The Sydney Morning Herald is in a state of high excitement today, as a new poll gives it a “two fingers up to deniers” moment (admittedly copied almost verbatim from the UK equivalent, The Guardian here):
EUROPEANS believe the dangers of climate change represent a more serious problem than the current financial turmoil, according to a major new poll.
The Eurobarometer poll found most people in the European Union consider global warming to be one of the world’s most serious problems, with one-fifth saying it is the single most serious problem.
Overall, respondents said climate change was the second most serious issue facing the world, after poverty.
Connie Hedegaard, European climate commissioner, said: ”This is encouraging news. The survey shows that the citizens of Europe can see that economic challenges are not the only ones we face. A clear majority of Europeans expect their politicians and business leaders to address the serious climate challenge now.” (source)
So as always, we check the questions, and here is the relevant extract from the lengthy PDF:
So not only is the question headed “Climate Change”, but the first option on each answer is, that’s right, “Climate change”. And I am pretty sure that those asking the questions would have prefaced each interview with a spiel about how this was a poll about attitudes in Europe towards climate change as well, so the purpose of the questions would have been well and truly embedded in the respondents’ minds before the questions were even asked. And hey, we all want to give the “right” answer don’t we? But we must give them credit for the fact that even after all that badgering, they still put “Poverty, hunger and lack of drinking water” above climate change.
Furthermore, this is an opinion poll conducted on behalf of the climate change apparatchiks in Europe, as the disclosure statement reveals:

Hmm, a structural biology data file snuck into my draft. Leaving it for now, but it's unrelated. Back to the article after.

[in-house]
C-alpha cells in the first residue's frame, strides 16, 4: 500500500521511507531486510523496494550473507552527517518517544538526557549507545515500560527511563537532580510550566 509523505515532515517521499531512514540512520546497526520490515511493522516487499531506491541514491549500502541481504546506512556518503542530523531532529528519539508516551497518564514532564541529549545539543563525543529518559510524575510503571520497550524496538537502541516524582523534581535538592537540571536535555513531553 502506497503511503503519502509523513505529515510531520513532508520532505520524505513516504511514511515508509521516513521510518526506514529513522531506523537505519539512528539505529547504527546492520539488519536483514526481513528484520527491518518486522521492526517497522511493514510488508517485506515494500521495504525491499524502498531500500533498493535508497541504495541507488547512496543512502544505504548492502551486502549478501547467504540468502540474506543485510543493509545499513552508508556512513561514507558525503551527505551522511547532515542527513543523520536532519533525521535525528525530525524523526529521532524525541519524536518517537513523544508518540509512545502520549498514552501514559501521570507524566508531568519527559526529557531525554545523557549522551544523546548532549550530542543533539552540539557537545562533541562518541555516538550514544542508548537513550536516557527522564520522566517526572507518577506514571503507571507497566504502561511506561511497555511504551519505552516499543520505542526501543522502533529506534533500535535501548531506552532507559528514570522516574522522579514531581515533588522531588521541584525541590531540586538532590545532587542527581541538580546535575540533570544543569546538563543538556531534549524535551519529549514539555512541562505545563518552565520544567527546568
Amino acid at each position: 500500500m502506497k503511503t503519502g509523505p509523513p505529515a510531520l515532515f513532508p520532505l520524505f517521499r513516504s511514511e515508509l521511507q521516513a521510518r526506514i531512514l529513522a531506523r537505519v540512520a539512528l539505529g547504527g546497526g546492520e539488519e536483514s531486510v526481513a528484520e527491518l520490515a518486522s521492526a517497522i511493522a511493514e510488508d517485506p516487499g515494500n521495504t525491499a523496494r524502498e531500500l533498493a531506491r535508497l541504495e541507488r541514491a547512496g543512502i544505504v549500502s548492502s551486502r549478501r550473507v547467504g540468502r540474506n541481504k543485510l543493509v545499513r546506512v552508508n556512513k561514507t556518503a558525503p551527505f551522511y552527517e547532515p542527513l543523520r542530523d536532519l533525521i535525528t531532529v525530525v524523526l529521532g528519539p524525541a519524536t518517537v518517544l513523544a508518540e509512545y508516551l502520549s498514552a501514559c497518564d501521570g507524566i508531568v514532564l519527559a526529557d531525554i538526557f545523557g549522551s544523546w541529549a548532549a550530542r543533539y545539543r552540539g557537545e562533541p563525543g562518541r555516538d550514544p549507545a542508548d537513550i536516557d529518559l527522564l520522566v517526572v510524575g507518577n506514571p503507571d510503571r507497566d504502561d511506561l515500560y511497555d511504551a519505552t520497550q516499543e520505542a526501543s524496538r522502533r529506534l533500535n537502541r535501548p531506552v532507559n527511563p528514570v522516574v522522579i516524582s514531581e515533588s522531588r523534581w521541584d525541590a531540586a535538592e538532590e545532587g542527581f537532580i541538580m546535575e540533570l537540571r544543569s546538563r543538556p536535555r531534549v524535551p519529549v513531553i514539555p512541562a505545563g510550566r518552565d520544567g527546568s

“This survey has been requested by the Directorate-General Climate action…“
And the Introduction further reveals the inherent bias in the entire process:
Climate change is one of the greatest challenges of the modern age. The European Commission established its Directorate-General for Climate Action in February 2010 to strengthen Europe’s response to this issue (previously climate change was under the overall remit of DG Environment).
So the weight we can place on these results is very suspect. But as usual, neither the SMH nor The Guardian asks any of these questions, and regurgitate the line without any critical thought, because it fits their pro-climate action agenda.
Ben Pile at Climate Resistance has more:
So here’s how it works… You take people by surprise. You ask them to chose from a narrow range of issues. And then you ask them again. And Again. And again. You don’t give them the benefit of making a decision in the context of a debate. And you don’t canvass them for their opinion about costs and benefits, either ‘globally’ or in relation to themselves. You don’t tell them that the results will be used to legitimise certain policies. You compare their opinions to a historic low, and say that the answers demonstrate growing support for your policies — the bases of which have never been tested for popular assent at the ballot box.
And EU Referendum here.